McKelvey Castañeda is based at Stites & Harbison’s Nashville office and primarily handles cases related to domestic relations, child custody, adoption, relocation, child support and Hague Convention international child abduction. She serves on the board of directors for the Tennessee Justice Center and is a member of Belmont University Alumni Board of Directors (immediate past president).
Jessie Pitts, a Belmont sophomore and student in the Curb College of Entertainment and Music Business, competed on NBC’s “The Voice,” where she made it to this season’s top 12 performers. During the show’s first live Play-Off episode, Pitts sang Bonnie Tyler’s “Holding Out for a Hero,” a performance that secured her place as one of Team Blake’s top three.
“Your pitch is perfect and your voice is hypnotic, as usual,” said Coach Blake Shelton. “If Jessie gets comfortable with the actual groove of this song, there is no stopping that kid… She just creates a new mold.” he said.
During Monday night’s episode, Pitts performed Swedish House Mafia’s “Don’t You Worry Child” and wowed viewers with her piano skills. Up until Tuesday morning, viewers could utilize a variety of avenues, including texting, social media, “The Voice” app, phone calls and www.thevoice.com to vote. As her final performance on Tuesday night’s results show prior to her elimination, Pitts sang Sara Bareilles’s “Gravity,”
For behind the scenes access to Jessie’s “Voice” journey and to read more on her musical career, follow her Twitter here.
Belmont University’s School of Nursing hosted a pre-conference as part of the ninth annual National League for Nursing Technology conference in Nashville on Oct. 24. Participants from around the nation filled one of Belmont’s simulation labs for a presentation on the School’s integration of an academic electronic health record across the curriculum.
Professors Sarah Tarr, Jean Blank and Dr. Jamie Adam engaged the sold-out audience in hands on learning including selection, use and integration of the technology.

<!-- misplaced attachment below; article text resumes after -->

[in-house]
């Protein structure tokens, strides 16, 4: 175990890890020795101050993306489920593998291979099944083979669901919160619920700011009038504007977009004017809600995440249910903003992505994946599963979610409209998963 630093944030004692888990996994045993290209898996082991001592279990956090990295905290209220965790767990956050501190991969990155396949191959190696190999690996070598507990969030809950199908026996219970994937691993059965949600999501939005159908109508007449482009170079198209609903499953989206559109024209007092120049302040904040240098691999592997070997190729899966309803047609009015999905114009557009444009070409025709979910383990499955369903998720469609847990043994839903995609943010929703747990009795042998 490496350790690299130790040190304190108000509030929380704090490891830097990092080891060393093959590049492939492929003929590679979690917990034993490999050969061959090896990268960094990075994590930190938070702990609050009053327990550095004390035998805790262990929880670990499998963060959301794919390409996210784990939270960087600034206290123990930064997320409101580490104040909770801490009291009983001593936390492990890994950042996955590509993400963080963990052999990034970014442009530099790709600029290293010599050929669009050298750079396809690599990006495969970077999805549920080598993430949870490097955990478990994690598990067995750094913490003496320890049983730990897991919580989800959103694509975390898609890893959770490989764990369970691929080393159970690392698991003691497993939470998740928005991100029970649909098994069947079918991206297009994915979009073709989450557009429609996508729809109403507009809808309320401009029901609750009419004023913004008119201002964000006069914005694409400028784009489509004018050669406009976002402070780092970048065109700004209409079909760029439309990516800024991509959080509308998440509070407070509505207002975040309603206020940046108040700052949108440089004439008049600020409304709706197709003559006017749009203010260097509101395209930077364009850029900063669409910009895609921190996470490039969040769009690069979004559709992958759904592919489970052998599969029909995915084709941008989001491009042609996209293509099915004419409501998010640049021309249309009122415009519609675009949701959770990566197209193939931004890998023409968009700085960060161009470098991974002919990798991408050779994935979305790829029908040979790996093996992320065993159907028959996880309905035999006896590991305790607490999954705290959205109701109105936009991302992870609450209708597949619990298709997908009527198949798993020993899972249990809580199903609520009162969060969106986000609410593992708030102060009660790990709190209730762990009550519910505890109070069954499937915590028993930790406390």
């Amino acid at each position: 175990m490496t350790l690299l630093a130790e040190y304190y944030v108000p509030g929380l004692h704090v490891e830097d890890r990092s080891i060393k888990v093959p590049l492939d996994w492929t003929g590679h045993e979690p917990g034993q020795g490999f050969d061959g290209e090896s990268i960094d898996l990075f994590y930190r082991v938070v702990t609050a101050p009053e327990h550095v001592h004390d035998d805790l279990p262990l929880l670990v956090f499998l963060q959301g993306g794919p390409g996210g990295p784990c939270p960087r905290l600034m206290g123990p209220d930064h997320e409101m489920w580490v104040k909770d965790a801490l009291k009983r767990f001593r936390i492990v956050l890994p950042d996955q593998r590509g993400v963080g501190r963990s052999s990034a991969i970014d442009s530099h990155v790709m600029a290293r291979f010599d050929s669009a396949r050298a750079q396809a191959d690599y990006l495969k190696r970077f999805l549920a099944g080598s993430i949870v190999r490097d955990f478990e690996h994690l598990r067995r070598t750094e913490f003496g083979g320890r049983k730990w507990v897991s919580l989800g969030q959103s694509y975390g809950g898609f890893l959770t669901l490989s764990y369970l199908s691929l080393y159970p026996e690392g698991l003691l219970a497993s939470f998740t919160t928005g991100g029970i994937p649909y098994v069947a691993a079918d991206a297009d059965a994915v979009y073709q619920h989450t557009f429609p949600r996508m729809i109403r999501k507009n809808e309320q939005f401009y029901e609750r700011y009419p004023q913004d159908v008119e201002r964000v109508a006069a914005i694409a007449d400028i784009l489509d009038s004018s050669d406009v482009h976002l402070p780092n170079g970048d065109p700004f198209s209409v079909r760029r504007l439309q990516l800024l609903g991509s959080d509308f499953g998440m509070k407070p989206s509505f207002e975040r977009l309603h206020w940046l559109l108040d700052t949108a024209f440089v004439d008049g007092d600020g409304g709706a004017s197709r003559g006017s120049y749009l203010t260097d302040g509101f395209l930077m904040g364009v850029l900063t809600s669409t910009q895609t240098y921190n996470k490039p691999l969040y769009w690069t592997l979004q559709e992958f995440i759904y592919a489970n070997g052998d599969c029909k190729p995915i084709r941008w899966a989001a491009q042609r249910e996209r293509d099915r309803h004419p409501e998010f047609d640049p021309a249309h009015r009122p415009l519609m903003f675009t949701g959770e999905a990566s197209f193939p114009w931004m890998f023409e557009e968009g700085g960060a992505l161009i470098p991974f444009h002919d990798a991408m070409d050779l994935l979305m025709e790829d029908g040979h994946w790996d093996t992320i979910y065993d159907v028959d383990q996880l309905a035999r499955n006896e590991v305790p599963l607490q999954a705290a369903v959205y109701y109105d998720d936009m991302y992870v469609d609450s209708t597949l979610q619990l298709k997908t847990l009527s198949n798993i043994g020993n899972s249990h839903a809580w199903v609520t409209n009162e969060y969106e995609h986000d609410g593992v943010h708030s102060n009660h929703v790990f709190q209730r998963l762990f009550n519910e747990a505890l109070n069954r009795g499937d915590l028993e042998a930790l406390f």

“Electronic health records (EHRs) have the potential to mitigate error, streamline processes and improve communication across the spectrum of health care. Meaningful use of EHRs in chronic and acute care is a major priority in the U. S. health system today. Our faculty have been early adopters of this technology in the classroom, lab and clinical areas and our students and their future patients are the beneficiaries of this work,” said Associate Dean of Nursing Dr. Martha Buckner.
Dr. Jonathan Thorndike, honors program director, and Dr. Beverly Schneller, associate provost for academic affairs, recently presented at the 2014 National Collegiate Honors Council Annual Conference in Denver. Their presentation was titled “Using Evidence-Based Assessment to Target Admissions and Improve Retention” in a round table session with Dr. Andrew Martino of Southern New Hampshire University. NCHC is organized with a keynote speaker, panel presentations, individual presentations, poster sessions and student sessions. NCHC is the only national-level professional group devoted to the development, management, promotion and assessment of interdisciplinary college and university honors programs. Belmont’s Honors Program is a member of NCHC and utilizes their “best practices” for assessment and planning purposeses.
Marty Dickens, chair of Belmont’s Board of Trustees, was recently honored by the Convention Center Authority and Mayor Karl Dean with the dedication of the Music City Center’s Marty Dickens Terrace. A longtime and influential volunteer of the Center, Dickens was one of the first community leaders to support the project and was instrumental in leading the coalition that fought for the downtown convention space.
“Marty’s vision from the very beginning was to build something that would be great for the city and the people of Nashville, and he worked tirelessly to make that dream a reality,” said Charles Starks, president and CEO of the Music City Center.
Since the Center’s inception in 2009, Dickens has served as chairman of the Convention Center Authority.
“I’m deeply appreciative of this wonderful honor, and Betty joins me in thanking Mayor Dean and the members of the Convention Center Authority for making this possible,” Dickens said. “I’m honored to be part of something that has had such a positive impact on the city of Nashville.”
The terrace is located on the east side of the Music City Center, directly across from the Omni Hotel.
Belmont College of Law Professor and Faculty Adviser for Belmont’s Criminal Law Society and Legal Aid Society, Jeffrey Usman has been selected as one of 37 lawyers from across the state, by the Tennessee Bar Association (TBA), to participate in the 2015 Leadership Law program. This is a six month leadership training program for distinguished young lawyers.
Now in its 12th year, the program is designed to equip Tennessee lawyers with the vision, knowledge and skills necessary to serve as leaders in their profession and local communities. The class will meet for its first session in January, and then spend the next six months learning about leadership in the legal profession, issues in the courts, policymaking in state government and the importance of community service.